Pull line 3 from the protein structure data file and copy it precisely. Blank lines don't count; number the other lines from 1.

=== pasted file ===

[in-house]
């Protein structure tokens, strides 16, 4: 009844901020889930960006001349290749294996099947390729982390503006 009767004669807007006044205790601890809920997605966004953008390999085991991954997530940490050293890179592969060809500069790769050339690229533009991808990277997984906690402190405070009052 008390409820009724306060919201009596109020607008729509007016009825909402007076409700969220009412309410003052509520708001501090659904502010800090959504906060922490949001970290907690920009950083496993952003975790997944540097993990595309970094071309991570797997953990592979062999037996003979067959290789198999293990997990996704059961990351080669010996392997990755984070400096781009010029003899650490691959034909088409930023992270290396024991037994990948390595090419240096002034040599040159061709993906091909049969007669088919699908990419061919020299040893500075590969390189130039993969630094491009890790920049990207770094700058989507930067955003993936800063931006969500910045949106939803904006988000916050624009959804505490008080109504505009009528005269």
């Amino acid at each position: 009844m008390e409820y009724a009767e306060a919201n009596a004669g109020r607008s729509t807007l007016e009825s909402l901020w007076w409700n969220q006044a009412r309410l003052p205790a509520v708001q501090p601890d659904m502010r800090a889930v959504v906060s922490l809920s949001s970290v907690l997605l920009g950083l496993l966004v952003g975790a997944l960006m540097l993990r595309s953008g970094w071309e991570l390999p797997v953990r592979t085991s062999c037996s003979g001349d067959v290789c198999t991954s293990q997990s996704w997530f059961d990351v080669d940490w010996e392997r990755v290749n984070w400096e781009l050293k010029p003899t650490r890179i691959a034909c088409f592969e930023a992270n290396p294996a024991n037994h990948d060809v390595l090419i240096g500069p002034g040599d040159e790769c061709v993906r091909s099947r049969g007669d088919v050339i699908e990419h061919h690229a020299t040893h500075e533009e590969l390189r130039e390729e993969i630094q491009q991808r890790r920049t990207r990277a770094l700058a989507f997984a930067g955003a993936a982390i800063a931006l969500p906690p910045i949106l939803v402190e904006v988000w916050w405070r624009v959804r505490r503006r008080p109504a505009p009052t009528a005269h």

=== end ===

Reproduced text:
């Amino acid at each position: 009844m008390e409820y009724a009767e306060a919201n009596a004669g109020r607008s729509t807007l007016e009825s909402l901020w007076w409700n969220q006044a009412r309410l003052p205790a509520v708001q501090p601890d659904m502010r800090a889930v959504v906060s922490l809920s949001s970290v907690l997605l920009g950083l496993l966004v952003g975790a997944l960006m540097l993990r595309s953008g970094w071309e991570l390999p797997v953990r592979t085991s062999c037996s003979g001349d067959v290789c198999t991954s293990q997990s996704w997530f059961d990351v080669d940490w010996e392997r990755v290749n984070w400096e781009l050293k010029p003899t650490r890179i691959a034909c088409f592969e930023a992270n290396p294996a024991n037994h990948d060809v390595l090419i240096g500069p002034g040599d040159e790769c061709v993906r091909s099947r049969g007669d088919v050339i699908e990419h061919h690229a020299t040893h500075e533009e590969l390189r130039e390729e993969i630094q491009q991808r890790r920049t990207r990277a770094l700058a989507f997984a930067g955003a993936a982390i800063a931006l969500p906690p910045i949106l939803v402190e904006v988000w916050w405070r624009v959804r505490r503006r008080p109504a505009p009052t009528a005269h």